Federal Reserve Raises Rates 0.25%, to a Range of 5.25% to 5.50%… The Federal Open Market Committee (FOMC) did what everyone expected, raising rates by 0.25% and declaring that they are data dependent.
What it means— Fed Chair Powell wants everyone to understand that the central bankers are all in when it comes to fighting inflation. In his press release after the monetary policy meeting, Chair Powell said, “We remain committed to bringing inflation back to our 2% goal. No one should doubt that.” Powell went on to say that the FOMC could either raise rates in September or keep them steady. Notice that he didn’t leave room for lowering rates. Powell and his merry band have steadily beaten the drum of fighting inflation for more than a year and want investors and corporate America to know that they won’t lower rates anytime soon.
The Fed’s stance sets up a potentially ugly market situation. If inflation comes in benign or low, then investors will cheer a bit but won’t expect lower rates in the short term. If inflation signals come in hot, investors will wonder if the Fed intends to raise rates again. We’re climbing higher on the mountain of equity returns, where the air is thin and missteps become more costly.
U.S. Second-Quarter GDP Grows at a 2.4% Annual Rate… Beating the 2% forecast, GDP growth benefited from rising consumer and government spending.
What it means— The Atlanta Federal Reserve GDPNow model was spot-on this quarter, while the blue-chip analyst consensus estimate spent the three months catching up. Consumer spending increased 1.6%, off the torrid 4.2% pace from the first quarter, while government spending rose 2.6% and business spending increased 5%. The possibility of a recession this year is melting away.
Personal Consumption Expenditures Index (PCE) Growth Slows from 3.8% to 3.0%… The Fed’s preferred inflation gauge expanded by the slowest rate in more than two years. Core PCE fell from 4.6% to 4.1%.
What it means— In the Fed’s data-dependent world, this is a report that favors standing pat, which suits equity investors just fine. But we need to keep in mind what makes the PCE different from the Consumer Price Index (CPI). The PCE adjusts to consumers’ current spending habits much more quickly than CPI. If you stop buying ribeye steak and now purchase cheaper sirloin, PCE will show the change quicker than CPI, so we should expect PCE to show easing inflation faster. Of course, that just means that our standard of living is lower, but that’s a story for another day. For now, investors will cheer the PCE report, even if they’re doing it with a PBR instead of a craft brew.
New-Home Sales Down 2.5% in June, May Number Revised Lower by 6.3%… New-home sales fell to an annualized rate of 697,000 last month, surprising analysts, who had estimated sales at 725,000.
What it means— The number of sales still outpaced this time last year by 24%. More interesting than the volatile new-home sales rate was that the median sale price of a new home dipped a mere $900, from $416,300 to $415,400. This is a long way from the peak near $500,000 last year, but it has been steady since April. Builders are doing what they can to meet demand for lower-priced homes, because first-home buyers can’t find enough supply. Even with slower sales and steady prices, new-home supply fell 2.8% from May to June. With the Fed taking a breather, mortgage rates might dip a bit, which will give the housing market a boost.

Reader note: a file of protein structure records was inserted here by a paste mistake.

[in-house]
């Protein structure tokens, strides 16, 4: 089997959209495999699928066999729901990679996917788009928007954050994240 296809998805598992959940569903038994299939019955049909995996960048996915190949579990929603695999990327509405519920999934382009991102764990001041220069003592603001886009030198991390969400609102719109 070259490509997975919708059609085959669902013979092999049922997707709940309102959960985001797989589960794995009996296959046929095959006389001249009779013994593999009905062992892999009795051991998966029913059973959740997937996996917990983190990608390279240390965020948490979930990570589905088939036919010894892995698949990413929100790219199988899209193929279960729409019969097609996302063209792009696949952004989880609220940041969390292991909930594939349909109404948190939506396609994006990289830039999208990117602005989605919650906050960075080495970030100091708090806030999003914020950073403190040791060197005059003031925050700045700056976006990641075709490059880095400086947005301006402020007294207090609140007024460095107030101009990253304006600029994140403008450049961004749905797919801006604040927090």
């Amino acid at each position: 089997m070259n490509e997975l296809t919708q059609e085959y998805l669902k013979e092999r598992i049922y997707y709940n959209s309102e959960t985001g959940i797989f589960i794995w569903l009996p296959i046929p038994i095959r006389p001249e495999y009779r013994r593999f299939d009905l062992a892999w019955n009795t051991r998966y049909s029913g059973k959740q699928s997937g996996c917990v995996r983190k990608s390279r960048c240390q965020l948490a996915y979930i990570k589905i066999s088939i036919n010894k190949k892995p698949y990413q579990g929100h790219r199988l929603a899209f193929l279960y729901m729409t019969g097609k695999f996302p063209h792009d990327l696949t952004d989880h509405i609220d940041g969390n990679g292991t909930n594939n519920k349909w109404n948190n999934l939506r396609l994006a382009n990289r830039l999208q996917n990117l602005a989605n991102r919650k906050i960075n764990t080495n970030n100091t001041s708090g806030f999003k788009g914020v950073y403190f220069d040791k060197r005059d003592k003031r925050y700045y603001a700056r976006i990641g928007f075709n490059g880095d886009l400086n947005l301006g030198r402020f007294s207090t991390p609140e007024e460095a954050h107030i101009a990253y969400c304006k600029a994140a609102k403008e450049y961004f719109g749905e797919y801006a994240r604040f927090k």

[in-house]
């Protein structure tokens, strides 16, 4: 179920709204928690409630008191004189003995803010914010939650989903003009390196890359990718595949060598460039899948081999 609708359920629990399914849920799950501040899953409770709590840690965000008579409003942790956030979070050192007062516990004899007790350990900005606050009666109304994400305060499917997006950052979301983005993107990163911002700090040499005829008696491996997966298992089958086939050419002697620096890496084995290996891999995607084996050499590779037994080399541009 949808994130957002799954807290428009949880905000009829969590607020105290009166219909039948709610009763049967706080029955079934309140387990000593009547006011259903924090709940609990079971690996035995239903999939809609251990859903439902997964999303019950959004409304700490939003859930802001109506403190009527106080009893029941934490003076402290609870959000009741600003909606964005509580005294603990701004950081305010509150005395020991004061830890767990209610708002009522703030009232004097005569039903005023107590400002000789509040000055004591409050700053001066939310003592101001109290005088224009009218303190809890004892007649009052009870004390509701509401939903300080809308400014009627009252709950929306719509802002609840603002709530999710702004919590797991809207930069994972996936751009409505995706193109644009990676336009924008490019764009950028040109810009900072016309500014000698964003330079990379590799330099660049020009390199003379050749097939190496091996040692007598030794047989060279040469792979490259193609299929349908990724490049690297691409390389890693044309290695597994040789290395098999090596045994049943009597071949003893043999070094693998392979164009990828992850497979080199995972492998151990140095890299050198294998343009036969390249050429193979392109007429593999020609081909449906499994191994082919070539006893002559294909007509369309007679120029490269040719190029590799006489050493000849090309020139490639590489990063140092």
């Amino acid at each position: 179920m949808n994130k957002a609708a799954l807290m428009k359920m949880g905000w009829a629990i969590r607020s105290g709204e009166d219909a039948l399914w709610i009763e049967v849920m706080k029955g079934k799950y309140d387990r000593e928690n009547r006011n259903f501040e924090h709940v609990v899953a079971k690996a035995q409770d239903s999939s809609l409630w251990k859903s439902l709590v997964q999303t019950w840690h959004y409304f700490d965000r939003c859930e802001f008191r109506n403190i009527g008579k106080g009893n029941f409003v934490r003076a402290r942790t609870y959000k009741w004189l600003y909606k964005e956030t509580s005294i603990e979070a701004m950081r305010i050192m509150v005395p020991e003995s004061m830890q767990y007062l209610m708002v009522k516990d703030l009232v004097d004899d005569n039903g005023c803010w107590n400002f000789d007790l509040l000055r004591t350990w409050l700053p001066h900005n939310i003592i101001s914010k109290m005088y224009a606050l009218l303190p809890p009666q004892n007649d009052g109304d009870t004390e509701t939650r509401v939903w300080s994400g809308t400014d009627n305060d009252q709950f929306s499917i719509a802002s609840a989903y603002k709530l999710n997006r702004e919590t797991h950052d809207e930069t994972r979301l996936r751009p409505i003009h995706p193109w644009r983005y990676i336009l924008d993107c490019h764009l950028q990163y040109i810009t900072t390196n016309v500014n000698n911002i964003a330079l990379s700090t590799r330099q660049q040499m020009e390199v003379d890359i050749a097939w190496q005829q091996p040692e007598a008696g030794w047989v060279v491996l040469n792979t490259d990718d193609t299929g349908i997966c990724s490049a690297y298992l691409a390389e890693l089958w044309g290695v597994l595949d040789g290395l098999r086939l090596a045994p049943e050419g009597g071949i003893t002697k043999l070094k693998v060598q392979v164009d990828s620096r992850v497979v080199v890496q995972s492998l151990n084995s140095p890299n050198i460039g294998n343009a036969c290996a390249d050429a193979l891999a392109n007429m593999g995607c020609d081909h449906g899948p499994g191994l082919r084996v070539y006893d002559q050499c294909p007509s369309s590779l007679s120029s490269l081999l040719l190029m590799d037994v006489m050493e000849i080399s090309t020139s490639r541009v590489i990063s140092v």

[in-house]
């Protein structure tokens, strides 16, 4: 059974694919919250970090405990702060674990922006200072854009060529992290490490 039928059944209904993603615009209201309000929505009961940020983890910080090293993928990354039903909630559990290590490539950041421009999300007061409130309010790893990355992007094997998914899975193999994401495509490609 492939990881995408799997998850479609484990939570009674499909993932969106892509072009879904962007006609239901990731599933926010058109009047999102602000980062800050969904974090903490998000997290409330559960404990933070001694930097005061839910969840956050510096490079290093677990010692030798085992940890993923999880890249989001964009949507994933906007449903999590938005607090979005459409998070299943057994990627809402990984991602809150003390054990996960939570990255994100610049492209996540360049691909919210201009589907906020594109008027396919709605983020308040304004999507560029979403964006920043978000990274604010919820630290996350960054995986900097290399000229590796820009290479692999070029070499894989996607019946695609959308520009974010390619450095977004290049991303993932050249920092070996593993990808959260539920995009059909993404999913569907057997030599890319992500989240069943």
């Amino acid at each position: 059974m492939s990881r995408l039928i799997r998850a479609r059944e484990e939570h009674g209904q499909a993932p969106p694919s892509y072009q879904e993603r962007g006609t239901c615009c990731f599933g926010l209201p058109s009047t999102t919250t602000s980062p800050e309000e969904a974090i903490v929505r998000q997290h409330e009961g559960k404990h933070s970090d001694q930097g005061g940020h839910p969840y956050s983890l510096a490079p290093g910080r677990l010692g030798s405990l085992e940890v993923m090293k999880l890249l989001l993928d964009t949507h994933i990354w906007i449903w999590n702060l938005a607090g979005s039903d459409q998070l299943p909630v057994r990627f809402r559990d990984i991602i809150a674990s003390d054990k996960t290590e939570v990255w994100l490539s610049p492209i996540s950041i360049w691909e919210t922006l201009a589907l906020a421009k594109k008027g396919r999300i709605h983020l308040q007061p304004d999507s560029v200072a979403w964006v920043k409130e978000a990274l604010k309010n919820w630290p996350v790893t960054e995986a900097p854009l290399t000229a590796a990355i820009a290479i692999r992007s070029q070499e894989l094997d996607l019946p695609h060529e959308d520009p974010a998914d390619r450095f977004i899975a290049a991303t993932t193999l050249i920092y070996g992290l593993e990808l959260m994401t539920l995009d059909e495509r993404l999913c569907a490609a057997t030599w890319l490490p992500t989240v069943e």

Initial Jobless Claims Fell 7,000 Last Week to 221,000… Continued claims declined by 59,000 to 1.69 million.
What it means— There’s nothing new here, which is the story. The Fed has raised rates 11 times in 15 months, from near-zero to 5.5%, and the yield curve is steeply inverted. The reasons to call for a recession are obvious except that it’s not happening. Incomes aren’t keeping up with inflation, but people remain employed, and that’s the biggest indicator that the economy continue to grow.
Elon Musk Rebrands Twitter as X… In addition to renaming the company, the world’s richest man erased an icon known around the world, the Twitter bird.
What it means— Elon Musk is playing chess as the social media world plays checkers. While Meta hurriedly rolled out Threads to take advantage of what it saw as Twitter’s momentary weakness, Musk was busy putting together the pieces of a so-called “everything app.” Musk wants X to be the U.S. version of WeChat in China, to include messaging, banking, gaming, newsfeeds, etc. If Musk can convince enough people to use X as their go-to app for multiple things, he will have created the user space that so far has eluded Meta. We have no idea if he can do it or if the U.S. government will allow it. The whole thing sounds like a James Bond movie. If he creates a digital currency somehow backed by gold that trades seamlessly in the app, other providers should start to worry. Maybe Dogecoin could be the coin of the realm.
Lakewood, CO, Police Seek Man Suspected of Stealing Women’s Undergarments From Apartment Laundry Facilities… The police said that over the last two years, a man has stolen bras and panties from various laundry facilities in the Lakeview Towers at Belmar apartment complex. The garments are worth an estimated $4,800, but the police think that many thefts have not been reported. Authorities don’t think the man lives at the complex, he just swings by on a regular occasion to pick through women’s laundry.
Data supplied by HS Dent Research
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